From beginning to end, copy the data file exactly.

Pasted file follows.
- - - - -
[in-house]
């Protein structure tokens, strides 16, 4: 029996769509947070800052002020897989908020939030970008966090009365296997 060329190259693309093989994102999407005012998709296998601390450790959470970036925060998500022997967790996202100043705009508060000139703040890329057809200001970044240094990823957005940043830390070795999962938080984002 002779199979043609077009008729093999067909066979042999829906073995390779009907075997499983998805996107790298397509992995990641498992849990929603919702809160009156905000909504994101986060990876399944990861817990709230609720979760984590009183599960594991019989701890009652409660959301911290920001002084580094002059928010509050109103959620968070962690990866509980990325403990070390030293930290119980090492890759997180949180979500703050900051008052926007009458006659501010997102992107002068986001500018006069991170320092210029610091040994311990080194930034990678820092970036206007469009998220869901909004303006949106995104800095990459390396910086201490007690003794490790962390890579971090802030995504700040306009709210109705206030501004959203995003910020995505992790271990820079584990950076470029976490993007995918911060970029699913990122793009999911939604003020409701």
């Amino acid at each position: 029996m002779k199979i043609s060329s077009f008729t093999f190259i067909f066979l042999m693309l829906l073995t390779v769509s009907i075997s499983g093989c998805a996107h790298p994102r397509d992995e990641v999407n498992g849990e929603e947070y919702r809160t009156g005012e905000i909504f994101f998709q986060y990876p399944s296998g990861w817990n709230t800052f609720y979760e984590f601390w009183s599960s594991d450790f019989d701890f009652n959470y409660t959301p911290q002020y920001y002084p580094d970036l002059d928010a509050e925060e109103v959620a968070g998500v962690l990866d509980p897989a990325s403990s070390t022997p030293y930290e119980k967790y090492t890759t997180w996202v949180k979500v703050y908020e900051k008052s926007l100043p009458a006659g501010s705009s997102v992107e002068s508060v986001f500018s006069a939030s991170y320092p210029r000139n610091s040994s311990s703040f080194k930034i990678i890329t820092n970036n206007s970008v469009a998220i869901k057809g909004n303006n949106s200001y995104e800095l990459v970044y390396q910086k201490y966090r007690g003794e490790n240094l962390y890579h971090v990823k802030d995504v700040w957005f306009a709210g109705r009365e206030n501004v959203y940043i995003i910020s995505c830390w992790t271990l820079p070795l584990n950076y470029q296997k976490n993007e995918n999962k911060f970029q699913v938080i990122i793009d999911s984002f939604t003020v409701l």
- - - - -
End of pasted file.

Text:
[in-house]
């Protein structure tokens, strides 16, 4: 029996769509947070800052002020897989908020939030970008966090009365296997 060329190259693309093989994102999407005012998709296998601390450790959470970036925060998500022997967790996202100043705009508060000139703040890329057809200001970044240094990823957005940043830390070795999962938080984002 002779199979043609077009008729093999067909066979042999829906073995390779009907075997499983998805996107790298397509992995990641498992849990929603919702809160009156905000909504994101986060990876399944990861817990709230609720979760984590009183599960594991019989701890009652409660959301911290920001002084580094002059928010509050109103959620968070962690990866509980990325403990070390030293930290119980090492890759997180949180979500703050900051008052926007009458006659501010997102992107002068986001500018006069991170320092210029610091040994311990080194930034990678820092970036206007469009998220869901909004303006949106995104800095990459390396910086201490007690003794490790962390890579971090802030995504700040306009709210109705206030501004959203995003910020995505992790271990820079584990950076470029976490993007995918911060970029699913990122793009999911939604003020409701």
């Amino acid at each position: 029996m002779k199979i043609s060329s077009f008729t093999f190259i067909f066979l042999m693309l829906l073995t390779v769509s009907i075997s499983g093989c998805a996107h790298p994102r397509d992995e990641v999407n498992g849990e929603e947070y919702r809160t009156g005012e905000i909504f994101f998709q986060y990876p399944s296998g990861w817990n709230t800052f609720y979760e984590f601390w009183s599960s594991d450790f019989d701890f009652n959470y409660t959301p911290q002020y920001y002084p580094d970036l002059d928010a509050e925060e109103v959620a968070g998500v962690l990866d509980p897989a990325s403990s070390t022997p030293y930290e119980k967790y090492t890759t997180w996202v949180k979500v703050y908020e900051k008052s926007l100043p009458a006659g501010s705009s997102v992107e002068s508060v986001f500018s006069a939030s991170y320092p210029r000139n610091s040994s311990s703040f080194k930034i990678i890329t820092n970036n206007s970008v469009a998220i869901k057809g909004n303006n949106s200001y995104e800095l990459v970044y390396q910086k201490y966090r007690g003794e490790n240094l962390y890579h971090v990823k802030d995504v700040w957005f306009a709210g109705r009365e206030n501004v959203y940043i995003i910020s995505c830390w992790t271990l820079p070795l584990n950076y470029q296997k976490n993007e995918n999962k911060f970029q699913v938080i990122i793009d999911s984002f939604t003020v409701l």